The toy company name combines the Danish words “leg got” or “play well,” according to business insider.com. Don’t miss these 12 bizarre secrets from the world’s biggest businesses.
Even manicure mavens probably don’t know the history of OPI. Originally called Odontorium Products Inc., OPI was a small dental supply company when it was purchased in 1981. After realizing that the dental acrylics created to make fake teeth were super popular—but illegally used—for making fake nails, the owners had a nail-friendly acrylic version developed, according to CNN. They then closed the dental side of the business to focus entirely on nail products and abbreviated the name to OPI. OPI makes 55 million bottles of nail polish a year.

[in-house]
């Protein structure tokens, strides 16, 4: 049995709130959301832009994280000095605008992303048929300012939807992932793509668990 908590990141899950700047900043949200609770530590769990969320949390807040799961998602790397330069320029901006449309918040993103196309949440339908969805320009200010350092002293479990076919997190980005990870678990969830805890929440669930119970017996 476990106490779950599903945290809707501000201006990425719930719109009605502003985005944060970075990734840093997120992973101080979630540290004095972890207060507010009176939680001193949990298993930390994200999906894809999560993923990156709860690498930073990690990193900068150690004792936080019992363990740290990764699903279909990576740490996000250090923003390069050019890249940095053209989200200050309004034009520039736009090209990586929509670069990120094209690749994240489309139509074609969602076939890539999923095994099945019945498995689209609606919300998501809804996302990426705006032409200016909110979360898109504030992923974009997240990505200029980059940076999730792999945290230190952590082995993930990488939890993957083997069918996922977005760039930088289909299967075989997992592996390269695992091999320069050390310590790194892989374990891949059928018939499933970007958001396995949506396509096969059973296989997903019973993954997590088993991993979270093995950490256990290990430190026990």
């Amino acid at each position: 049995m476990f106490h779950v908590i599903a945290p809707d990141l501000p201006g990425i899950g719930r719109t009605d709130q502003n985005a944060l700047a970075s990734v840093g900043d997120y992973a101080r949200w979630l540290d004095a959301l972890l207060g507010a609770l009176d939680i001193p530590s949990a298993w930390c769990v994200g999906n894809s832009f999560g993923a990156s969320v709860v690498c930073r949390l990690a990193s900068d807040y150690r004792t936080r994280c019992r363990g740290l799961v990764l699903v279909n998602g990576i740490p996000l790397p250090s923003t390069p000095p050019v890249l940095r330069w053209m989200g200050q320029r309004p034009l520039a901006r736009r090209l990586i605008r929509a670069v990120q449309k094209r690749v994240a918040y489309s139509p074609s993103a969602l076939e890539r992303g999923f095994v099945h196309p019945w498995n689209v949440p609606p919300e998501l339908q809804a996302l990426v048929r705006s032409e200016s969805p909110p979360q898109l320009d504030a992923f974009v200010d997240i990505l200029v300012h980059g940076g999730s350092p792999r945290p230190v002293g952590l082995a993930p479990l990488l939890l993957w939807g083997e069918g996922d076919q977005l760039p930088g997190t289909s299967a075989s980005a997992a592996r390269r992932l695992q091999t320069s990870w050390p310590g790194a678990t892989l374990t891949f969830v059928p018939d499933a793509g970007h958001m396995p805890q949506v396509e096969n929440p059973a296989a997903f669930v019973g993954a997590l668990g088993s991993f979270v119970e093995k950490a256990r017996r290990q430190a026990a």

Ingvar Kamprad, a 17-year-old Swede, founded the company in 1943 with money his father gave him for doing well in school. The teenage retail titan-to-be formed the name of his company—which originally sold pens, wallets, picture frames, table runners, watches, jewelry, and nylon stockings at reduced prices—from his initials (I.K.), plus the first letters of Elmtaryd (E) and Agunnaryd (A), the farm and village where he grew up. As for those crazy product names, turns out they follow a system. According to an article in the Guardian, because Kamprad is dyslexic, he found that naming products with proper names and words made them easier to identify. Sofas, coffee tables, bookshelves, media storage, and doorknobs are named after places in Sweden (Klippan, Malmö); beds, wardrobes, and hall furniture after places in Norway; carpets after places in Denmark, and dining tables and chairs after places in Finland. Bookcases are mainly occupations (Bonde, peasant farmer; Styrman, helmsman). Bathroom stuff is named after lakes and rivers. Check out how these other iconic stores got their names!